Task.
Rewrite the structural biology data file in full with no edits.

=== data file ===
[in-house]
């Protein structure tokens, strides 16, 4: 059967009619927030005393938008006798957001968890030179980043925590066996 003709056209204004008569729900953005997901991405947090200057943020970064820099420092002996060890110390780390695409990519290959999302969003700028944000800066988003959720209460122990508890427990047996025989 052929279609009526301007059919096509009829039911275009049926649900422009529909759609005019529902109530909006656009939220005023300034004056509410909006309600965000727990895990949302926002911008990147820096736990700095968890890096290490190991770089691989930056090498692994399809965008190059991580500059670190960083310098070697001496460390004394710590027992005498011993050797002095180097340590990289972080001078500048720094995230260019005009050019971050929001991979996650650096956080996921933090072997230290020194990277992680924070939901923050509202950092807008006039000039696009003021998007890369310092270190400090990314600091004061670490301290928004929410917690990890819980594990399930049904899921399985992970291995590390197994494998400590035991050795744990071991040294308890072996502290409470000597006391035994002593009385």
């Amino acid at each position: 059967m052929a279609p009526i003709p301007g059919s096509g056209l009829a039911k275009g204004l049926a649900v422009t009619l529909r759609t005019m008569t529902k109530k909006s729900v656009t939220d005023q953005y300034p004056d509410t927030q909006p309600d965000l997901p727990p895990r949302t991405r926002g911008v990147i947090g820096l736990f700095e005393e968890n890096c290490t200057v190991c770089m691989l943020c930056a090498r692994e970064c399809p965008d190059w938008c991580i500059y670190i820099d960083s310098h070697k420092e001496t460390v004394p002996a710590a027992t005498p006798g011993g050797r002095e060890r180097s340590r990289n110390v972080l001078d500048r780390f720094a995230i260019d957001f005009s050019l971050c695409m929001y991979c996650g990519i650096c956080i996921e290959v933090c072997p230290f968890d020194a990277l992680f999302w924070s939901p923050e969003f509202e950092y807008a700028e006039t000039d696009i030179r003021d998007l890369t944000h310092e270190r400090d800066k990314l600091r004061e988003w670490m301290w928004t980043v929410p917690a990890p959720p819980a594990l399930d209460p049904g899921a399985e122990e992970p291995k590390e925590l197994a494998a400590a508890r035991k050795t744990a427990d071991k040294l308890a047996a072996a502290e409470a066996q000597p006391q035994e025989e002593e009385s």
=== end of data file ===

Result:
[in-house]
């Protein structure tokens, strides 16, 4: 059967009619927030005393938008006798957001968890030179980043925590066996 003709056209204004008569729900953005997901991405947090200057943020970064820099420092002996060890110390780390695409990519290959999302969003700028944000800066988003959720209460122990508890427990047996025989 052929279609009526301007059919096509009829039911275009049926649900422009529909759609005019529902109530909006656009939220005023300034004056509410909006309600965000727990895990949302926002911008990147820096736990700095968890890096290490190991770089691989930056090498692994399809965008190059991580500059670190960083310098070697001496460390004394710590027992005498011993050797002095180097340590990289972080001078500048720094995230260019005009050019971050929001991979996650650096956080996921933090072997230290020194990277992680924070939901923050509202950092807008006039000039696009003021998007890369310092270190400090990314600091004061670490301290928004929410917690990890819980594990399930049904899921399985992970291995590390197994494998400590035991050795744990071991040294308890072996502290409470000597006391035994002593009385």
């Amino acid at each position: 059967m052929a279609p009526i003709p301007g059919s096509g056209l009829a039911k275009g204004l049926a649900v422009t009619l529909r759609t005019m008569t529902k109530k909006s729900v656009t939220d005023q953005y300034p004056d509410t927030q909006p309600d965000l997901p727990p895990r949302t991405r926002g911008v990147i947090g820096l736990f700095e005393e968890n890096c290490t200057v190991c770089m691989l943020c930056a090498r692994e970064c399809p965008d190059w938008c991580i500059y670190i820099d960083s310098h070697k420092e001496t460390v004394p002996a710590a027992t005498p006798g011993g050797r002095e060890r180097s340590r990289n110390v972080l001078d500048r780390f720094a995230i260019d957001f005009s050019l971050c695409m929001y991979c996650g990519i650096c956080i996921e290959v933090c072997p230290f968890d020194a990277l992680f999302w924070s939901p923050e969003f509202e950092y807008a700028e006039t000039d696009i030179r003021d998007l890369t944000h310092e270190r400090d800066k990314l600091r004061e988003w670490m301290w928004t980043v929410p917690a990890p959720p819980a594990l399930d209460p049904g899921a399985e122990e992970p291995k590390e925590l197994a494998a400590a508890r035991k050795t744990a427990d071991k040294l308890a047996a072996a502290e409470a066996q000597p006391q035994e025989e002593e009385s």